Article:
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Borders gives up the fight: UPDATED

The embattled U.S. book chain Borders has run out of options in its attempts to find a buyer and will begin the process of liquidating, according to the Detroit Free Press. The liquidation plan, which was presented to the U.S. Bankruptcy Court last Thursday, is the only option left to the big-box bookstore chain after it failed to meet Sunday’s deadline for finding a buyer.

From the Free Press:

Following the best efforts of all parties, we are saddened by this development, said Borders Group President Mike Edwards, in a statement. We were all working hard towards a different outcome, but the headwinds we have been facing for quite some time including the rapidly changing book industry, eReader revolution and turbulent economy have brought us to where we are now.

An article on Paid Content.org states that Borders is closing all of its 399 remaining stores and laying off close to 11,000 employees. Paid Content includes Borders’ official statement, which reads in part:

Subject to the Court’s approval, under the proposal, liquidation is expected to commence for some stores and facilities as soon as Friday, July 22, with a phased rollout of the program which is expected to conclude by the end of September. Borders intends to liquidate under Chapter 11 of the Bankruptcy Code and, as a result, Borders expects to be able to pay vendors in the ordinary course for all expenses incurred during the bankruptcy cases.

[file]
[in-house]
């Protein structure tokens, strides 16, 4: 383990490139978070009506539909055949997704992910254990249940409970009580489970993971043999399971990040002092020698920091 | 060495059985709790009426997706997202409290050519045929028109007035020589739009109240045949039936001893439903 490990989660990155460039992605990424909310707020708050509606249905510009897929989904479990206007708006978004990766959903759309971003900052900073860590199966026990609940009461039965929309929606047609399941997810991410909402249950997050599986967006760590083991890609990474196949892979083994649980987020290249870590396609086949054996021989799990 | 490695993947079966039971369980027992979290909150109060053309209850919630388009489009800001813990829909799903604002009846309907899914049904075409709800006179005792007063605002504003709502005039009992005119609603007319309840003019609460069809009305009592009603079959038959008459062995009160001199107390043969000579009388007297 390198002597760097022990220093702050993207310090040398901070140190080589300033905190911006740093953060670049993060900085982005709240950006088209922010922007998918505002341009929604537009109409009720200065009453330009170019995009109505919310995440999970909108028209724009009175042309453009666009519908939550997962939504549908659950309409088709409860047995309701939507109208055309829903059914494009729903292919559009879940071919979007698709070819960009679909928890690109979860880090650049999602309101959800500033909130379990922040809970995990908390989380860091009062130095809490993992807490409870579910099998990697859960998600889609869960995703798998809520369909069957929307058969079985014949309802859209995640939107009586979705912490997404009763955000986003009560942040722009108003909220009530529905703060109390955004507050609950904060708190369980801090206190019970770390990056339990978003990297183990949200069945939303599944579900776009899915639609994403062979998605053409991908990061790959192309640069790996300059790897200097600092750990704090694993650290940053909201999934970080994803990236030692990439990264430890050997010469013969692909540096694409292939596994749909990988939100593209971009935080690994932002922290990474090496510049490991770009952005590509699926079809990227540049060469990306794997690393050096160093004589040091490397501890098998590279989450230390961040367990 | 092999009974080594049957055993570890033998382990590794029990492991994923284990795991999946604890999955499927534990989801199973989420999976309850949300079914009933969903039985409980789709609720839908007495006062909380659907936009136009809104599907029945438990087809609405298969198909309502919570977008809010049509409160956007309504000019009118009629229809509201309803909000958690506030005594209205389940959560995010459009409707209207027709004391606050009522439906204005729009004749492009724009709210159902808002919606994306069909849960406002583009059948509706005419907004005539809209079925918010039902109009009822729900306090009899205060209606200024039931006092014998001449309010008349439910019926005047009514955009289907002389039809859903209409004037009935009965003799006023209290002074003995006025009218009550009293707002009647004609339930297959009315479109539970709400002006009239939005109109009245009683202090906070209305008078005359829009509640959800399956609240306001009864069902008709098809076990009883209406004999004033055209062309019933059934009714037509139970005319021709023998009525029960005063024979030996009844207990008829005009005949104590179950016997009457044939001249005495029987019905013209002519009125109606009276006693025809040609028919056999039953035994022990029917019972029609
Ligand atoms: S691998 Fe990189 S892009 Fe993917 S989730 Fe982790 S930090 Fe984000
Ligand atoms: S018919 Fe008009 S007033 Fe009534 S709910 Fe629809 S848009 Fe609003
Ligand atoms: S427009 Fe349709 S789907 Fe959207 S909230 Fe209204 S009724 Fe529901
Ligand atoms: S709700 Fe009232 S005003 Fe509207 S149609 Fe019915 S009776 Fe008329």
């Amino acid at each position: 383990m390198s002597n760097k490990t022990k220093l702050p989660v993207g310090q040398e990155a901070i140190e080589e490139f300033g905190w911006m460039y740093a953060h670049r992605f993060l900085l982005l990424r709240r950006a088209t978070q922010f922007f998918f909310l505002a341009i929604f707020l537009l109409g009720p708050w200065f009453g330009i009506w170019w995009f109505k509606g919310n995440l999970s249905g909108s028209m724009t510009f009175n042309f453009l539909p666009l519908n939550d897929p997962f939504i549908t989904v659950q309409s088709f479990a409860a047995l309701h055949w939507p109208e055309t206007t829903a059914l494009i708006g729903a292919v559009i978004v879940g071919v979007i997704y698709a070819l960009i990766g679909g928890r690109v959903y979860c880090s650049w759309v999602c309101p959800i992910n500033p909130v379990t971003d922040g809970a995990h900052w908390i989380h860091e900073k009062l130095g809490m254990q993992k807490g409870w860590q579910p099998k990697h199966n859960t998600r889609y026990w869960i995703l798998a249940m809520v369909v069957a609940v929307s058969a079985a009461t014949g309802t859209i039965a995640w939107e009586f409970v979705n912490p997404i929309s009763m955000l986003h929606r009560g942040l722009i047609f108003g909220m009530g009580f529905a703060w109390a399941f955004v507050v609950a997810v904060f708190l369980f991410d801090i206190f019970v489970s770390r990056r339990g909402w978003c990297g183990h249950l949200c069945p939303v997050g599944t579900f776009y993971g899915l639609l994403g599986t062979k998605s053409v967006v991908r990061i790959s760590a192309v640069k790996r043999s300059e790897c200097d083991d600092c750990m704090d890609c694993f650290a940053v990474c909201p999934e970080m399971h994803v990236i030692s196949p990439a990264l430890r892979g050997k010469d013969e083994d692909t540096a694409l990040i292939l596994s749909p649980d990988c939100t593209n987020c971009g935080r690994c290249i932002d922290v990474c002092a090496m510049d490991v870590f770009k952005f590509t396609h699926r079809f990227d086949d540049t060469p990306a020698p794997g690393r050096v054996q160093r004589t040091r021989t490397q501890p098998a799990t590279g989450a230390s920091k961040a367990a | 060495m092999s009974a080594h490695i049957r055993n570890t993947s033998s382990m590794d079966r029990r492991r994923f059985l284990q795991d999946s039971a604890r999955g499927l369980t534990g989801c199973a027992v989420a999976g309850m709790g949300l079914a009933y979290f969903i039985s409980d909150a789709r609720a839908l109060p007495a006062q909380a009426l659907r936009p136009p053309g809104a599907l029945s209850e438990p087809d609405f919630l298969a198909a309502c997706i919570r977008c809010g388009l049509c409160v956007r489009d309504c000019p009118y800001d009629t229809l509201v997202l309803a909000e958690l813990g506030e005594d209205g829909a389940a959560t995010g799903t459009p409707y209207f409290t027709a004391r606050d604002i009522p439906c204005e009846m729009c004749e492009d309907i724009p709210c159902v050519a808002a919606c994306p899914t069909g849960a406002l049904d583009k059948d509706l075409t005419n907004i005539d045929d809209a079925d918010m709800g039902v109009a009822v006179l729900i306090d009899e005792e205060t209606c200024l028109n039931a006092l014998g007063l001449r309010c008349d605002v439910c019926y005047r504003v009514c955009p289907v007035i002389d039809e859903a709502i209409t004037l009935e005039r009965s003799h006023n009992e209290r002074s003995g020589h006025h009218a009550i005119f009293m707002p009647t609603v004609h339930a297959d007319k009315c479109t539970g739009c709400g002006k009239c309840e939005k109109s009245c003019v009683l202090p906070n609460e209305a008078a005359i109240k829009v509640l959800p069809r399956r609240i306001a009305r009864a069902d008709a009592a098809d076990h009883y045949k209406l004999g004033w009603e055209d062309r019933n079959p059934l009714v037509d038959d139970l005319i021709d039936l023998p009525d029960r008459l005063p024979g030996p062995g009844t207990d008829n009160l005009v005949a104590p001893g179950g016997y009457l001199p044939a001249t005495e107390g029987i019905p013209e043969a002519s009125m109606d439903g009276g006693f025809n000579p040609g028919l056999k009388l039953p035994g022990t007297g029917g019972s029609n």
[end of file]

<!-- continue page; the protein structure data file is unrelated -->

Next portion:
UPDATE: In the face of Borders’ liquidation announcement, the Canadian e-book company Kobo has voiced objections to the procedure, according to Bloomberg. Creditors filed official objections in bankruptcy court in Manhattan on Monday.

From Bloomberg:

The debtors are proposing a hurried and confusing sale process that leaves parties such as Kobo uninformed as to precisely what will be sold or how the debtors intend to proceed, lawyers for Kobo wrote.

Kobo, a Toronto-based maker of electronic books, said it should have the right of first refusal for any transfer of Borders’ 11 percent stake in its equity, and Borders shouldn’t be allowed to sell information that Kobo has licensed to Borders.